A view from Brainshare 2008

Data Centers and Fossas

Article from Issue 91/2008

Novell vendors, developers, and users exchanged metaphors and business cards in Salt Lake City.

About 5,500 people from 60 countries arrived in Salt Lake City, Utah the week of March 17 for Brainshare 2008, Novell's signature partner and marketing event. The show rolled out a fairly typical trade show floor, and the guests kept busy with a well-attended series of breakout sessions. One of the more entertaining elements of Brainshare this year was the "World of Warcraft" theme; quite a few attendees and trade show booths enthusiastically embraced this theme; a number of booths also played up the "Guitar Hero" theme – proving that Novell is still making room for the young and geeky.

Figure 1: The author (right) works the show floor at Brainshare 2008.


The best element of Brainshare was the breakout sessions, which involved more than just the latest tech talk. Vendors made an effort to go the extra mile: At these breakout sessions, Novell's customers and developers can mix and mingle together. Several times, I saw a presenter casually request a feature in a product (e.g., ZenWorks or GroupWise), only to have one of the actual developers stand up and say something like, "Let me know what you're looking for, and we'll see what we can do."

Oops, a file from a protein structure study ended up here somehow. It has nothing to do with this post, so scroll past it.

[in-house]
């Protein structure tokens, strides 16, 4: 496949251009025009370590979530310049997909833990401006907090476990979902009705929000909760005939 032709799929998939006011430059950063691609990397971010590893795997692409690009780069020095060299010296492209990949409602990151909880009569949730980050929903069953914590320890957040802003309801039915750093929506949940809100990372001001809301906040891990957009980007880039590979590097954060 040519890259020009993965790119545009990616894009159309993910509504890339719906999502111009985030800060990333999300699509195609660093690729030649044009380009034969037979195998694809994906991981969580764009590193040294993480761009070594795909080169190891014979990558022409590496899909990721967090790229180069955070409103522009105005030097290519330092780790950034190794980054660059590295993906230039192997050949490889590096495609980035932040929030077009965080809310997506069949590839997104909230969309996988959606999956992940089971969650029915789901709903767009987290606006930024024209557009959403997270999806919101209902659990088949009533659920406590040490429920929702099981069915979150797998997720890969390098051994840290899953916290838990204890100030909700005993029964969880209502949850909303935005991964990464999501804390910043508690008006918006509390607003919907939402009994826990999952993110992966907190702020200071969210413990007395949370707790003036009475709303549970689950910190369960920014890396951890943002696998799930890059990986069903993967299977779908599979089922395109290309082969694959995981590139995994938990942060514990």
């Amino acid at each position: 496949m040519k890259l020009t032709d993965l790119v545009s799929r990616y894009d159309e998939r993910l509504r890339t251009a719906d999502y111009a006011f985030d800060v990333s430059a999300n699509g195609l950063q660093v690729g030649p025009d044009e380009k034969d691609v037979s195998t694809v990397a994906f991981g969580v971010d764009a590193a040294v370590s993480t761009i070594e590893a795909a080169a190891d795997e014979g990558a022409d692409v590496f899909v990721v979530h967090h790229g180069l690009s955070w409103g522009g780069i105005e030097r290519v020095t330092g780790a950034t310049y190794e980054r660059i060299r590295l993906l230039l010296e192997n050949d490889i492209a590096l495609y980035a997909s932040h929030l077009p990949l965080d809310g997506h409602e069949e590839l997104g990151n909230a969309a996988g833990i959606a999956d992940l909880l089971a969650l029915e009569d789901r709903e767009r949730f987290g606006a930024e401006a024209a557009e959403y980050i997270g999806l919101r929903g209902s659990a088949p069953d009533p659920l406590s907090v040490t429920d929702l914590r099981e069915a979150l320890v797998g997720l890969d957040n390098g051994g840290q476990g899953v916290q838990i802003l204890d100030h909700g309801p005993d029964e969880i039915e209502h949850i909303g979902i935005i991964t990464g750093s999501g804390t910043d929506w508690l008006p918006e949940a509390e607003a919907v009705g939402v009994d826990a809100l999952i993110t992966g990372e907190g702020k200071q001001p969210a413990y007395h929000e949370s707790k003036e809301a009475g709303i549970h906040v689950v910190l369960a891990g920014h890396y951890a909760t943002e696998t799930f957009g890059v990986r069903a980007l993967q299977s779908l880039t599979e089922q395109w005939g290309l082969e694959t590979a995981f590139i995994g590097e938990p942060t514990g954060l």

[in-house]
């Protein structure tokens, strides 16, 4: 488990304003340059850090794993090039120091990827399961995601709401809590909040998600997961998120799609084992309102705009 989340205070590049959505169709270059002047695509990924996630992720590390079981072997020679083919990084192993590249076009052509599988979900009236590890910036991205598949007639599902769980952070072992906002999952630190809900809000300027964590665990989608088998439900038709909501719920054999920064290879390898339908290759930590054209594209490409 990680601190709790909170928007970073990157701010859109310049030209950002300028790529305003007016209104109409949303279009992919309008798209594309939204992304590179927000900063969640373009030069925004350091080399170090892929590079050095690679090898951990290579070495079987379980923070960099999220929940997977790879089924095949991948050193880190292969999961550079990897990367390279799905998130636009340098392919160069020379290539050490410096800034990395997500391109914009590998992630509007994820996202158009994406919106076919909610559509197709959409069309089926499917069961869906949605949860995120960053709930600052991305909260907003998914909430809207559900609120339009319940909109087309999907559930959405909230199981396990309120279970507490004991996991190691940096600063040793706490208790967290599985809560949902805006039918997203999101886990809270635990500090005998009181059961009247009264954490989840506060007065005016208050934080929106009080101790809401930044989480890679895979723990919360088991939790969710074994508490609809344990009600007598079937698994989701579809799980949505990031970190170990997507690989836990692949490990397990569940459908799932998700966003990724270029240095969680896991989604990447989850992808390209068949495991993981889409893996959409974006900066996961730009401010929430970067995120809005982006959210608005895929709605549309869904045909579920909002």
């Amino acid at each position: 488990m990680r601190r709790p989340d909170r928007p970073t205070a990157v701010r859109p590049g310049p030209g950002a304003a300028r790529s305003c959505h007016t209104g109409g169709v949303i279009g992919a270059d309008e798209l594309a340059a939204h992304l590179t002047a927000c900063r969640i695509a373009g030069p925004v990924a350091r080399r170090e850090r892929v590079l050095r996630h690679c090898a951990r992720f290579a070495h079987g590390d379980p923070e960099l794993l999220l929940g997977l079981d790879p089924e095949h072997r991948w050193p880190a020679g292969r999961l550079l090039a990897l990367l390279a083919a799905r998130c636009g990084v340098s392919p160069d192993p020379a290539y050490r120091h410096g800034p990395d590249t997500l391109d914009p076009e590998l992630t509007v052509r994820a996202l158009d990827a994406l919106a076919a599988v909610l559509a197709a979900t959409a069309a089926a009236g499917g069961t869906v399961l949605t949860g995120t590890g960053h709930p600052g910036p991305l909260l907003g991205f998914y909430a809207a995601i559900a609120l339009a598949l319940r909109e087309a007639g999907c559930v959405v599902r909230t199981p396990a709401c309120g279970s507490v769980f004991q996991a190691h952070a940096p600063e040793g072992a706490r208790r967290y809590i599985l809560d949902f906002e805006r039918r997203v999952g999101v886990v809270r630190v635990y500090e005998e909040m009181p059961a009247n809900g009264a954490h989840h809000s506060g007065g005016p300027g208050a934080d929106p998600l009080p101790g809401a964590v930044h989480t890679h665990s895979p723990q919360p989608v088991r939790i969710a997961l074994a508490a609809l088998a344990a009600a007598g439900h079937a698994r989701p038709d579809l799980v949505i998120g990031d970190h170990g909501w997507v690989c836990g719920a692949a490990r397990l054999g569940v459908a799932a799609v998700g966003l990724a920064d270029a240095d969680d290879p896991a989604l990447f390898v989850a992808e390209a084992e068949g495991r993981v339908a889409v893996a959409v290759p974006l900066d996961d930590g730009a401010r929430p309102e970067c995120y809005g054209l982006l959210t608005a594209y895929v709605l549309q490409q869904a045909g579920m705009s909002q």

In the DNA

Last year, Brainshare was all about how Novell's SLES and SLED Linux distros worked, played, and thrived in everyone's ecosystem. The talk then was about virtualization, identity management, and interoperability – the underlying point being that the Microsoft deal was good for Novell and good for Linux (and also good for Microsoft).

This year, Novell's still on message, but they've refined it quite a bit: "Novell has the data center in its DNA," according to Jeff Jaffe, Novell's Chief Technical Officer (CTO).

So, while Novell remains centered on virtualization, identity management, and interoperability, its message was that SUSE Linux is the ultimate data center operating system.


It's clear that Novell has realized that being too open, too functional, and too flexible in the back room might result in having no real identity at all. To address this problem in perception, Novell has decided it needs to tie itself to a real data center name – and while they continue to develop the Microsoft relationship, that's yesterday's news. This time, Novell has tapped SAP, a truly big player in the data center business.

While Novell has always worked fairly closely with SAP, this year they have announced that they have "deepened" their SAP relationship. SUSE Linux Enterprise is now certified to run SAP. Plus, SAP has committed to support open source applications in a deeper way than ever before. Not only has Novell been able to identify with SAP, but it has also gotten SAP to recognize open source; neither of these achievements is trivial.

Once again, Novell has tapped SUSE's German roots by working with the largest player. The message in this move is relatively simple: Not only does SUSE do everything, it now actually does something: SAP.

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